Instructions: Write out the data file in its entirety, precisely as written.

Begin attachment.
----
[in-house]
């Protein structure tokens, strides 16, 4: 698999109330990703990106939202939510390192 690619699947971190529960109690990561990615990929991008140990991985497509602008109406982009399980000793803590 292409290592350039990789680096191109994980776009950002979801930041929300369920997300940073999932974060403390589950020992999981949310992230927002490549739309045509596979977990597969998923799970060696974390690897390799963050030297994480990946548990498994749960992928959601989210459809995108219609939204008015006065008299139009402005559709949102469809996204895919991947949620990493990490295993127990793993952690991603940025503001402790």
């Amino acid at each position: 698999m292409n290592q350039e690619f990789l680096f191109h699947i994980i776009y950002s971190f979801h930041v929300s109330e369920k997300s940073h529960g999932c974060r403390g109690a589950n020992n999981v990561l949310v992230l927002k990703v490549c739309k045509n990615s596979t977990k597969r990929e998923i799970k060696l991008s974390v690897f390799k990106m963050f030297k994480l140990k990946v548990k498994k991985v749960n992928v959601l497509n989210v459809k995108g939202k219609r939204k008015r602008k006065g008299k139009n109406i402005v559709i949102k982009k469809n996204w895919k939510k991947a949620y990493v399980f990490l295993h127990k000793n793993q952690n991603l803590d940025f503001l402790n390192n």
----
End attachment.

[in-house]
């Protein structure tokens, strides 16, 4: 698999109330990703990106939202939510390192 690619699947971190529960109690990561990615990929991008140990991985497509602008109406982009399980000793803590 292409290592350039990789680096191109994980776009950002979801930041929300369920997300940073999932974060403390589950020992999981949310992230927002490549739309045509596979977990597969998923799970060696974390690897390799963050030297994480990946548990498994749960992928959601989210459809995108219609939204008015006065008299139009402005559709949102469809996204895919991947949620990493990490295993127990793993952690991603940025503001402790």
């Amino acid at each position: 698999m292409n290592q350039e690619f990789l680096f191109h699947i994980i776009y950002s971190f979801h930041v929300s109330e369920k997300s940073h529960g999932c974060r403390g109690a589950n020992n999981v990561l949310v992230l927002k990703v490549c739309k045509n990615s596979t977990k597969r990929e998923i799970k060696l991008s974390v690897f390799k990106m963050f030297k994480l140990k990946v548990k498994k991985v749960n992928v959601l497509n989210v459809k995108g939202k219609r939204k008015r602008k006065g008299k139009n109406i402005v559709i949102k982009k469809n996204w895919k939510k991947a949620y990493v399980f990490l295993h127990k000793n793993q952690n991603l803590d940025f503001l402790n390192n």